Plumbers keep the flow at Pope AFB

  • Published
  • By Senior Airman Kris Levasseur
  • 43rd Airlift Wing Public Affairs
While most people don't think about how they get their water, it is the mission of every civil engineer plumber to make sure clean water is received, and all water delivery systems are in working order.

Plumbers routinely install, repair and maintain piping, fittings and fixtures involved in the distribution and use of water in a building, but for members of the 43rd Civil Engineer Squadron plumbing flight, it's more than that.

"Really, our job consists of interior plumbing, since a civilian company took over maintenance of the water mains around Pope," said Senior Airman Richard Barraza, a 43rd CES plumber. "In addition to interior plumbing, we also maintain the Pope (Air Force Base) pool, as well as more than 450 back-flow devices set up to prevent contamination of our water supply."

Although keeping water flowing to base facilities is their primary mission, the plumbers also install and repair fixtures, such as faucets and fountains, in every facility on Pope AFB. 

Additionally, they deal with the gas supply, maintaining the systems structure and repairing any damage.

Differing greatly from their mission at home, the deployed environment offers plumbers a whole host of new challenges and opportunities.

"In my opinion, one of the best parts about our job is setting up a deployed location for the first time," said Senior Airman James Founds, a 43rd CES plumber. "Our deployed mission changes depending on where you deploy to. If we end up at a well set-up location, we perform minor maintenance on facilities, but our main focus is running water trucks to various locations to ensure the supply doesn't run out.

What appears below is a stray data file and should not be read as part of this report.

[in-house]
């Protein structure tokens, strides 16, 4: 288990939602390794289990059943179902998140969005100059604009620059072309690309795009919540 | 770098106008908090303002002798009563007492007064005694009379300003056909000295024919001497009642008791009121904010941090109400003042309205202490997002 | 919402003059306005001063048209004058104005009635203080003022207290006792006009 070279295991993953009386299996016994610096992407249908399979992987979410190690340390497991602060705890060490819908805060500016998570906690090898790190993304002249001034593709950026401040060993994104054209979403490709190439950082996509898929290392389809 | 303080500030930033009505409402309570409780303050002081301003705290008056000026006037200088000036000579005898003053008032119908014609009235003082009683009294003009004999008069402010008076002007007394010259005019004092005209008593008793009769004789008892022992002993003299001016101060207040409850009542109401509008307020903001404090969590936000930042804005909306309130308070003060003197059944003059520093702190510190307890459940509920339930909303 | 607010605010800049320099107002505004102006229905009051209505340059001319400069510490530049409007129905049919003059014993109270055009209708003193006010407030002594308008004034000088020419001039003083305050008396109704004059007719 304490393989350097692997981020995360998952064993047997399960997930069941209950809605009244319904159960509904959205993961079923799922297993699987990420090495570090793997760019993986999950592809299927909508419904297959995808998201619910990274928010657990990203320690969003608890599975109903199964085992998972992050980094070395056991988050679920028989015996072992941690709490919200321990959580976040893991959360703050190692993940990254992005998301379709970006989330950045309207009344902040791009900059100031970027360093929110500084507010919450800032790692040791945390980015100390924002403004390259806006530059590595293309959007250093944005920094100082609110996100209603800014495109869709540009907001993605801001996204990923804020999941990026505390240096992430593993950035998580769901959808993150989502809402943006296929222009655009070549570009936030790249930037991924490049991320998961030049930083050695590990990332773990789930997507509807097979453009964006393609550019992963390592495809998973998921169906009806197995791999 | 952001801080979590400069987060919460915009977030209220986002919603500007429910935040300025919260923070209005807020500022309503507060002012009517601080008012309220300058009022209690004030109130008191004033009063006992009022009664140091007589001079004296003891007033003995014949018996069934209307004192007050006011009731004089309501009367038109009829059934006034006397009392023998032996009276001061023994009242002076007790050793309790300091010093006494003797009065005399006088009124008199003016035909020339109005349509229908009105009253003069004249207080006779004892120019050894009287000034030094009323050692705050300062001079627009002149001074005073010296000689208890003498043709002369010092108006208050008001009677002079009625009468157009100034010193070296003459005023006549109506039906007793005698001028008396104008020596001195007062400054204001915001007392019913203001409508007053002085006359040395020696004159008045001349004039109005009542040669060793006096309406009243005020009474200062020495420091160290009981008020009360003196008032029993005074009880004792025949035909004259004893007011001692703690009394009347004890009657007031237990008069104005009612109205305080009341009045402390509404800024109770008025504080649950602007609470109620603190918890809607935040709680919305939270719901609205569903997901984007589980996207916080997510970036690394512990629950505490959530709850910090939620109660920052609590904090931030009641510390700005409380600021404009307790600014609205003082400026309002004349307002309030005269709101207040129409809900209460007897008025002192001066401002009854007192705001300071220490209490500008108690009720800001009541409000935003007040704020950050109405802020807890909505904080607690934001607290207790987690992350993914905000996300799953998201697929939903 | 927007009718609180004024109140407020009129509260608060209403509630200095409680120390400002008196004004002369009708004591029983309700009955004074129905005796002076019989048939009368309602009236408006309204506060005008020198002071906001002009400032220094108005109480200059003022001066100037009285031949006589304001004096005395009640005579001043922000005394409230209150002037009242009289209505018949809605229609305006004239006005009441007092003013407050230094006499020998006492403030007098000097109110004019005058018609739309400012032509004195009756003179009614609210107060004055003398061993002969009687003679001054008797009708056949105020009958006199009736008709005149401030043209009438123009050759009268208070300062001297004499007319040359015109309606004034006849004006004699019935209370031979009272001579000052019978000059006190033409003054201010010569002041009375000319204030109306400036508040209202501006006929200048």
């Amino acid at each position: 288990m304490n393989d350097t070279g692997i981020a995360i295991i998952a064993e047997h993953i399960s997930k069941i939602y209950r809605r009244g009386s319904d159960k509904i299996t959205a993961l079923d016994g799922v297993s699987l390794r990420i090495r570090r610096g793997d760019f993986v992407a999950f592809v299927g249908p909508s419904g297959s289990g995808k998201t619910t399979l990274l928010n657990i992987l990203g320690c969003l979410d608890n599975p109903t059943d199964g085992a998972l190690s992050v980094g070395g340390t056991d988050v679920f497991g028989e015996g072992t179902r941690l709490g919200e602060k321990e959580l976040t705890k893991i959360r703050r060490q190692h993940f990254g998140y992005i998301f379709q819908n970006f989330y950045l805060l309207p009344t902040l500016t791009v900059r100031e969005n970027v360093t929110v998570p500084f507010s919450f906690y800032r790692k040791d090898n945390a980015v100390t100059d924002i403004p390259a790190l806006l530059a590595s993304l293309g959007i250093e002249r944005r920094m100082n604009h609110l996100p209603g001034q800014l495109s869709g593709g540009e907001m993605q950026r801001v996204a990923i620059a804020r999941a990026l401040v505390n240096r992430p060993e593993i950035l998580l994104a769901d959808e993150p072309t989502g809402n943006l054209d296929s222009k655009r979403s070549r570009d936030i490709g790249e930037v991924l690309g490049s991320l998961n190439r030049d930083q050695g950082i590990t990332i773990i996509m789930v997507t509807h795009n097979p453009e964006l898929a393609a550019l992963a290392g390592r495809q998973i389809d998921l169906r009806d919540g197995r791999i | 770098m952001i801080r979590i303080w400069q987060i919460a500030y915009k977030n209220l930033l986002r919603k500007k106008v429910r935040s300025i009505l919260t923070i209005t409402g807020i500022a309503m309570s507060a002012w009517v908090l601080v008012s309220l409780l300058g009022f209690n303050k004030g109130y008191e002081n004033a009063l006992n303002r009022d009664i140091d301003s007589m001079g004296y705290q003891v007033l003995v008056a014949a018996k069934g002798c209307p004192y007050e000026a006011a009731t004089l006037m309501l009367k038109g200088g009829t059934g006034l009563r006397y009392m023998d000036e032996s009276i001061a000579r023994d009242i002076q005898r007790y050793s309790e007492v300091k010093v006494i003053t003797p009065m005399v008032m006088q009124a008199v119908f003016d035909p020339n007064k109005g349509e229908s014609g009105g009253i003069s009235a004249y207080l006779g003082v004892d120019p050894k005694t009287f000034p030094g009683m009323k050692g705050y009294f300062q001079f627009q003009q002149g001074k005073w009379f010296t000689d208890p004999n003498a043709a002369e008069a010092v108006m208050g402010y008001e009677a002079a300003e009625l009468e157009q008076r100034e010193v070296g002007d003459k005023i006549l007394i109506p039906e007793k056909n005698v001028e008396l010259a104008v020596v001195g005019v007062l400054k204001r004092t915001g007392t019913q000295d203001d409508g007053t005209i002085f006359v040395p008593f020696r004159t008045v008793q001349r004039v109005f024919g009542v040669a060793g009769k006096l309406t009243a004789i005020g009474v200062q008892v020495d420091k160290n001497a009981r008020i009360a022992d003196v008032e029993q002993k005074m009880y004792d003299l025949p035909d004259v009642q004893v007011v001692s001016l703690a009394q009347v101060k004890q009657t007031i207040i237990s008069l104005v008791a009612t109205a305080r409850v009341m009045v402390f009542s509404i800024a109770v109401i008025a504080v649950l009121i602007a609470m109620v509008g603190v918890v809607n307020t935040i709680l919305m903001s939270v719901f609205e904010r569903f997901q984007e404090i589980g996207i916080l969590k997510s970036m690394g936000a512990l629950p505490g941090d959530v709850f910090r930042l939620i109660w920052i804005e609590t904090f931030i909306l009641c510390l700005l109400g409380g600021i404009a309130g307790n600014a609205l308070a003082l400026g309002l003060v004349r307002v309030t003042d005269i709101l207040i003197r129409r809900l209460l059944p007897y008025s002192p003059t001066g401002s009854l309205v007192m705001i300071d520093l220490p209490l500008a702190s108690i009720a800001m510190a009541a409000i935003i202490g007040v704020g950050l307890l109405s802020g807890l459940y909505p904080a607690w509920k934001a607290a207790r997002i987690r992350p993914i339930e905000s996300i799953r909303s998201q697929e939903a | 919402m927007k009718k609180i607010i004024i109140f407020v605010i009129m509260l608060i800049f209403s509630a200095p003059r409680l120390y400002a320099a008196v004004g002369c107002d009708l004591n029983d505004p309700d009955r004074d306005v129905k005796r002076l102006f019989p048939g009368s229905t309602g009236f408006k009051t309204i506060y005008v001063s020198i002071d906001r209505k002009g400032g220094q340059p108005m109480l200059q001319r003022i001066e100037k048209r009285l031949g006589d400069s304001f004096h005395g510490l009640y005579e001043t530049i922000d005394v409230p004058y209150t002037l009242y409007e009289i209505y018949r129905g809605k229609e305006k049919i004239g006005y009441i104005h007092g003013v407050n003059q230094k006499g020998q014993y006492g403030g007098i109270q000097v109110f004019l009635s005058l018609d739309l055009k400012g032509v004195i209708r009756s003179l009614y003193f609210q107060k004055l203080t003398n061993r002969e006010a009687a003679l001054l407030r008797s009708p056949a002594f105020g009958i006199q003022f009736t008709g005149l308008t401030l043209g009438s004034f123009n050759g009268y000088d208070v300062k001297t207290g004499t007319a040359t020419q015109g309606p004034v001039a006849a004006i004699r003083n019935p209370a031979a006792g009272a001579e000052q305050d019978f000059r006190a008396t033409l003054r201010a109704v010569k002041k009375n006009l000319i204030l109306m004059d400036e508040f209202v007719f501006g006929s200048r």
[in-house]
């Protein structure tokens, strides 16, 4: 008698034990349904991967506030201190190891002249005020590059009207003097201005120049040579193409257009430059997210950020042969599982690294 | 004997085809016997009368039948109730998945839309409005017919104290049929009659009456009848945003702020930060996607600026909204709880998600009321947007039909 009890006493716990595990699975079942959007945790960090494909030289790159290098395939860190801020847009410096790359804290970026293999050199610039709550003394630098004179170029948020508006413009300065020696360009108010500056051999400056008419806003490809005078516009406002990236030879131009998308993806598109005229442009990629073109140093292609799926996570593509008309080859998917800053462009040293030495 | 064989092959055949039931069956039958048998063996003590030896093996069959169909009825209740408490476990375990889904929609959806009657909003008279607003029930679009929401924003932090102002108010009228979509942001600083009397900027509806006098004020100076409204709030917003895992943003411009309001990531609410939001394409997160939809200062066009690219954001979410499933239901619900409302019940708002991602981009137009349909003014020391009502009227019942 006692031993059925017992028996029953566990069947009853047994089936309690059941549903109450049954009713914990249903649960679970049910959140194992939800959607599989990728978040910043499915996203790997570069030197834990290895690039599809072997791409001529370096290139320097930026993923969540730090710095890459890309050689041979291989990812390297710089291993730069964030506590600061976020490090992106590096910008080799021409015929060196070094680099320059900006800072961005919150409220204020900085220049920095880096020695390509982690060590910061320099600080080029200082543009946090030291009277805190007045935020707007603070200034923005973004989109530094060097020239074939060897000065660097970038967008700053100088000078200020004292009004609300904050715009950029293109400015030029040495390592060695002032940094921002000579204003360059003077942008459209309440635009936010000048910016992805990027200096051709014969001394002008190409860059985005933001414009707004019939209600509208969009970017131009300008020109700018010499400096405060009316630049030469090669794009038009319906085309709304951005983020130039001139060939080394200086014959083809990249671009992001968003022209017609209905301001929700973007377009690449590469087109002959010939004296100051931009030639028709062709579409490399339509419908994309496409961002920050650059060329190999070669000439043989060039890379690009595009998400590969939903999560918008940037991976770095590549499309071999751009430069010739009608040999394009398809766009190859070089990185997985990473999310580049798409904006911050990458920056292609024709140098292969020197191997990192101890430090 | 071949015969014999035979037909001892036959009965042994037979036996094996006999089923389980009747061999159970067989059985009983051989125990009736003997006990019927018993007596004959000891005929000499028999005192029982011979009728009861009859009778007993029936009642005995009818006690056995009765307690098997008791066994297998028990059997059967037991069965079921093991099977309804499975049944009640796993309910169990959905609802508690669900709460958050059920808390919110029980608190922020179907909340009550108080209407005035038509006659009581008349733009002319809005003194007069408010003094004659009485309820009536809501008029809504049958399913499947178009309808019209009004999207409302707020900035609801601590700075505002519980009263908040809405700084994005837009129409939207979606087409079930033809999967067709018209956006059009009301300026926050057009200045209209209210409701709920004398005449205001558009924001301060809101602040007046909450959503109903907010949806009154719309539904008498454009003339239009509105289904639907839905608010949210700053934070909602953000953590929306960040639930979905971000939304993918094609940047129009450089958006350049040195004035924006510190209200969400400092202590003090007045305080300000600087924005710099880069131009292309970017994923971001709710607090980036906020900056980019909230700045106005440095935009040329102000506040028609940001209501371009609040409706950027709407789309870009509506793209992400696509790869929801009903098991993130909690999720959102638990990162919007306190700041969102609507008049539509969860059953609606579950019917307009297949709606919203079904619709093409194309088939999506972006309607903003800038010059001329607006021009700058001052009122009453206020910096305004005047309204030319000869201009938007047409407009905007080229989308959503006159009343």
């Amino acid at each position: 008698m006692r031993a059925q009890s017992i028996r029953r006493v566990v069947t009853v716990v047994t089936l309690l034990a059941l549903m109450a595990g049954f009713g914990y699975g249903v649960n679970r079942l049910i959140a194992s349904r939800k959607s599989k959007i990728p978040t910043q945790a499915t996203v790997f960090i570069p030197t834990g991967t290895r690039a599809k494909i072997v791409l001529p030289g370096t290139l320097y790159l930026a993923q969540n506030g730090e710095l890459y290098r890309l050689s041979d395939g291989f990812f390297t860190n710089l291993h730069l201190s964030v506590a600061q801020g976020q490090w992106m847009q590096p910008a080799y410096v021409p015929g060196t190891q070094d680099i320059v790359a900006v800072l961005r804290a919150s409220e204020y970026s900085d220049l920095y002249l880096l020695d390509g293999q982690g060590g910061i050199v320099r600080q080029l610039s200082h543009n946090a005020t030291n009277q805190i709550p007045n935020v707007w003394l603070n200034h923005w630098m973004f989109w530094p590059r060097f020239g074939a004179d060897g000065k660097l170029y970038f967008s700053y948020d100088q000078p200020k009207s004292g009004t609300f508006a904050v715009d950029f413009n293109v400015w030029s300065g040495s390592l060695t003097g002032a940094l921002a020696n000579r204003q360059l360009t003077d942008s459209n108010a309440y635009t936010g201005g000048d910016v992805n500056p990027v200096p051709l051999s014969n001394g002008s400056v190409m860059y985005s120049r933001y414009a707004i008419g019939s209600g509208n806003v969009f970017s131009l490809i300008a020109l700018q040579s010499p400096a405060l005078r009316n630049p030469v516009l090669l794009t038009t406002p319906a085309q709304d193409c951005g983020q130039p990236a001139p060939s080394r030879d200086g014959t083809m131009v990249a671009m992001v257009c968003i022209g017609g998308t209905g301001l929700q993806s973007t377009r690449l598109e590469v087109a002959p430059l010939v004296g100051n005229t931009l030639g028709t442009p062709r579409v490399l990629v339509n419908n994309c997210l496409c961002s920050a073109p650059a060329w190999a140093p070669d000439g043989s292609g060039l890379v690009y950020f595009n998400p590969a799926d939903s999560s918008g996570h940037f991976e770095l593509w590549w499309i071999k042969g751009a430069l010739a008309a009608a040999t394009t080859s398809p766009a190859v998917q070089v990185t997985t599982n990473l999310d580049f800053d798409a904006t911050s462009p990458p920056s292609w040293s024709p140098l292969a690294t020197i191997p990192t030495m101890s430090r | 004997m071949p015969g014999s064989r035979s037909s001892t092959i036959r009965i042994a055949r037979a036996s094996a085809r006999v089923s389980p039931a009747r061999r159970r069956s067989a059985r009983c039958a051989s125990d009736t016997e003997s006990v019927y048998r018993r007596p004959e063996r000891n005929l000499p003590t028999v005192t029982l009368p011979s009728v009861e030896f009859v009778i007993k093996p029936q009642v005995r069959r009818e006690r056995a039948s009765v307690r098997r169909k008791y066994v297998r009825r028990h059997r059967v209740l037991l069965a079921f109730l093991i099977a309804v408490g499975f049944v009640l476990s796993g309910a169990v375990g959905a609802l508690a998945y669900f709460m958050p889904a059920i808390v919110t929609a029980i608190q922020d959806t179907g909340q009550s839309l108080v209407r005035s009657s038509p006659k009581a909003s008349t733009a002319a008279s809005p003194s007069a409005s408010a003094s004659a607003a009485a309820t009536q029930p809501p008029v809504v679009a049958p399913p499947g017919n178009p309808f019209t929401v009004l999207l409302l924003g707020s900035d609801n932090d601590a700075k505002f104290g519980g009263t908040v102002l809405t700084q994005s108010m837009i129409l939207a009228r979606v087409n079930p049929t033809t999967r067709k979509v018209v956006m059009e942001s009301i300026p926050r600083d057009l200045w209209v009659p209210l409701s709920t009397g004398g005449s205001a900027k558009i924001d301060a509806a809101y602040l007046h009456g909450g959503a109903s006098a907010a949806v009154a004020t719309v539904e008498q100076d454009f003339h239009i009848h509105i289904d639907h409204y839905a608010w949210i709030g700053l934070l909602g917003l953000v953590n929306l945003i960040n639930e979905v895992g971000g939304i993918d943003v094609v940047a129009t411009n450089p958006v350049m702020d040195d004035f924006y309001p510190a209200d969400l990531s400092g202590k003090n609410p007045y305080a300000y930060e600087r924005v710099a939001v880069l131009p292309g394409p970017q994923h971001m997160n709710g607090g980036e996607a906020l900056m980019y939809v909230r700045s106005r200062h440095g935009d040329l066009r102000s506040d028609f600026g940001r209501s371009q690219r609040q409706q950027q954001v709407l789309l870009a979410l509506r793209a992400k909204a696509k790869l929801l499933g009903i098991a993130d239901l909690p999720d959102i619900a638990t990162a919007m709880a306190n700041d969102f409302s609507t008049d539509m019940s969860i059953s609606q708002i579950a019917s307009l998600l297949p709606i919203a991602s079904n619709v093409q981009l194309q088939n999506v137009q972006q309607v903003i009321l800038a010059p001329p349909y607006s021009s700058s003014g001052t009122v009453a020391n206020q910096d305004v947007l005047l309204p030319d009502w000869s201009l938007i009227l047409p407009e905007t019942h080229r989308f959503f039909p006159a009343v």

"Generally, if we end up at a new or temporary location, our focus is on setting up temporary equipment to satisfy the location's water needs," he said.

Members of the 43rd CES plumbing flight have deployed to locations around the world for various reasons, including supporting existing facilities and building a bases from scratch.

To prepare them for these tasks, Air Force plumbers receive a combination of classroom and on-the-job training.

Recruits selected as Air Force plumbers begin their training during a 47-day basic utilities course at Sheppard AFB, Texas.

"Our training is only nine weeks long, but most of our training is on the job," Airman Barraza said. "The experience I've gained from working with well-trained supervisors has been extremely valuable. Because of what I have learned, I have been able to help keep water flowing to every facility on Pope (AFB)."